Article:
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Family spelling variants includes Wrights, Right, Wraight, Wrighte

WRIGHT Family History


Recorded in several spellings including the popular Wright, as well as the much rarer forms of Wrighte, Wraight and patronymics Wrightson and Wrixon, this is an early English surname. It is occupational and was used to describe a maker of machinery or objects, mostly in wood. 


Wright (Variants: Wrighte, Wraight, Right, Wrights) – English, Scottish, and Northern Irish: occupational name for a maker of machinery or ‘craftsman’, mostly in wood especially carpenter or joiner. Similar to Old English - wriht, wright, wricht, writh, write was alike in Middle English and Older Scots as wyrhta or wryhta also interpreted as ‘carpenter, joiner’.

From Old English pre 7th century word 'wyrhta', also meaning ‘craftsman’ - a derivative of the verb wyrcan ‘to work or make’ – usually wheelright, cartwright, millwright, wainwright). When isolated as wyrhta, it generally referred to a builder of windmills and watermills. Perhaps not surprisingly this is one of the first occupational surnames to be recorded, including Robert Wricht of Shropshire in 1274 and Thomas le Wrighte of Derbyshire in 1327. A later occurrence further south to the early bearers, Thomas Wrighte of Hayes, Kent was recorded in 1547.

New England commonly a Americanised form of French ‘Le Droit’, a nickname for an upright person, a man of probity, deriving from Old French ‘droit’ meaning right, in which there has been confusion between the homophones ‘right’ and ‘wright’. In Medieval England - 'He was a well good wright, a carpenter.' Chaucer, The Canterbury Tales.

In 1881, there were a total of 93,895 widespread occurrences in the UK particularly Lancashire and West Yorkshire. In the neighbouring county of Nottinghamshire, the frequency was 2,321 - a similar frequency to the southerly county of Kent, which was recorded as 2,335.

The most occuring occupation for Wright surname in the UK in 1881 was Agricultural Labourer. Farmer and Labourer were also reported as the other two top jobs worked for Wright, with a less commonly found occupation being a Coal Miner.

SOURCES: 1881, 1891 Census The Oxford Dictionary of Family Names in Britain and Ireland, P.Hanks, Coats, McClure OUP 2016.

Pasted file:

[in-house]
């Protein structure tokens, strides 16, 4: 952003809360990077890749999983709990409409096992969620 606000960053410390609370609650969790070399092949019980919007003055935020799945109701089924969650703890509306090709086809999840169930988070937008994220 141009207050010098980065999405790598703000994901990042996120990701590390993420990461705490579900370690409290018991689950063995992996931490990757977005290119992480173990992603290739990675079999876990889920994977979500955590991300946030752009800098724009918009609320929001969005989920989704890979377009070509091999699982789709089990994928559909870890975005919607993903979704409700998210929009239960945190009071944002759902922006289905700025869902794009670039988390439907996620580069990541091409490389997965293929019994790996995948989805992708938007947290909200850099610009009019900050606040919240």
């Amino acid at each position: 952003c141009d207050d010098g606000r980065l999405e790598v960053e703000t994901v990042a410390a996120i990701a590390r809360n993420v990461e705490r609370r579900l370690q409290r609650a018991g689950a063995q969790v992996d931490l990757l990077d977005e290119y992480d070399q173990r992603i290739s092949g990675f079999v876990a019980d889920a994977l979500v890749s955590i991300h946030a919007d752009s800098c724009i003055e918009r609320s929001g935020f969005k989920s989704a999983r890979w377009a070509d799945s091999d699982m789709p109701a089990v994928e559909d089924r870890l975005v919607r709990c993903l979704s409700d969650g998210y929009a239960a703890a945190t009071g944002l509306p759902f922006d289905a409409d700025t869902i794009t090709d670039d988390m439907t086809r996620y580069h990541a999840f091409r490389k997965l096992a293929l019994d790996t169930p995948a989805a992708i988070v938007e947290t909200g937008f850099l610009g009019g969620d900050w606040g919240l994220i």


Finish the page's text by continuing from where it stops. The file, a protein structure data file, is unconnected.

1881 Cencus in Nottinghamshire and Kent

Dictionary of American Family Homes, P Hanks OUP 2003

Homes of Family Names in Great Britain, H.B. Guppy, London 1890

1860 Lower, Mark A Patronymica Britannica: a dictionary of the family names of the United Kingdom, London: J.R Smith. Public Domain

1857 Arthur, William An Etymological Dictionary of Family and Christian Names. New York: Sheldon, Blakeman. Public Domain.

1872 Wareing ,Charles A Dictionary of English and Welsh Surnames. Endell, Bardsley


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    Orville Wright (August 19, 1871, to January 30, 1948) Wilbur Wright (April 16, 1867, to May 30, 1912)
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    'Wright' is still used in Scottish English in the original meaning of 'skilled woodworker'. The Incorporation of Wrights of the Trades House of Glasgow, and the Incorporation of Wrights and Masons of Edinburgh Trades retain the word in its original meaning in their role of promoting the woodworking trade. Wright is also an anglicised version of the Scots Gaelic clan name "MacIntyre" or "Mac an t-Saoir", meaning "son of the wright" (son of the carpenter). In Ireland, the native Gaelic Mac an Cheairt sept of County Mayo occasionally changed their name to Wright. This is a literal translation meaning, "son of the right or righteous".
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